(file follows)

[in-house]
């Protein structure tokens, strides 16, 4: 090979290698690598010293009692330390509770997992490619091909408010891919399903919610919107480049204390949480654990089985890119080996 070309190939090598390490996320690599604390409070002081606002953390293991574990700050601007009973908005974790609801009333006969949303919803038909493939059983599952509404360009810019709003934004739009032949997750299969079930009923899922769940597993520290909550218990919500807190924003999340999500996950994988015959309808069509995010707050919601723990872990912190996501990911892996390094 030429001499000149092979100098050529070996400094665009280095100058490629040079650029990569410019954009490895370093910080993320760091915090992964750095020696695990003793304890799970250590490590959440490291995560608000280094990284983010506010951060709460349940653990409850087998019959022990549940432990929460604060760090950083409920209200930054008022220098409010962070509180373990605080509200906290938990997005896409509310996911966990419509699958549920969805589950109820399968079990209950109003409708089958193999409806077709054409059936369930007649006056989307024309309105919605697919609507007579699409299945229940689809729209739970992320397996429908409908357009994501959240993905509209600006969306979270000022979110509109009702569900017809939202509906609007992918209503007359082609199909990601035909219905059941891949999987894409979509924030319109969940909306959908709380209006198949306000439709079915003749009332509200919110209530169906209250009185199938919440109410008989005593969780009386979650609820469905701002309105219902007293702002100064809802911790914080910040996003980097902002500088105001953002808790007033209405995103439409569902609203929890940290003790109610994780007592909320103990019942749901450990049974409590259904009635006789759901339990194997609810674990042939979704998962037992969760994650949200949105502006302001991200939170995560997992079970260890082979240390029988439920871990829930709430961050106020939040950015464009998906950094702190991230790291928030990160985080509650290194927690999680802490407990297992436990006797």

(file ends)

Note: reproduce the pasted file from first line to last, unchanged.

[in-house]
């Protein structure tokens, strides 16, 4: 090979290698690598010293009692330390509770997992490619091909408010891919399903919610919107480049204390949480654990089985890119080996 070309190939090598390490996320690599604390409070002081606002953390293991574990700050601007009973908005974790609801009333006969949303919803038909493939059983599952509404360009810019709003934004739009032949997750299969079930009923899922769940597993520290909550218990919500807190924003999340999500996950994988015959309808069509995010707050919601723990872990912190996501990911892996390094 030429001499000149092979100098050529070996400094665009280095100058490629040079650029990569410019954009490895370093910080993320760091915090992964750095020696695990003793304890799970250590490590959440490291995560608000280094990284983010506010951060709460349940653990409850087998019959022990549940432990929460604060760090950083409920209200930054008022220098409010962070509180373990605080509200906290938990997005896409509310996911966990419509699958549920969805589950109820399968079990209950109003409708089958193999409806077709054409059936369930007649006056989307024309309105919605697919609507007579699409299945229940689809729209739970992320397996429908409908357009994501959240993905509209600006969306979270000022979110509109009702569900017809939202509906609007992918209503007359082609199909990601035909219905059941891949999987894409979509924030319109969940909306959908709380209006198949306000439709079915003749009332509200919110209530169906209250009185199938919440109410008989005593969780009386979650609820469905701002309105219902007293702002100064809802911790914080910040996003980097902002500088105001953002808790007033209405995103439409569902609203929890940290003790109610994780007592909320103990019942749901450990049974409590259904009635006789759901339990194997609810674990042939979704998962037992969760994650949200949105502006302001991200939170995560997992079970260890082979240390029988439920871990829930709430961050106020939040950015464009998906950094702190991230790291928030990160985080509650290194927690999680802490407990297992436990006797």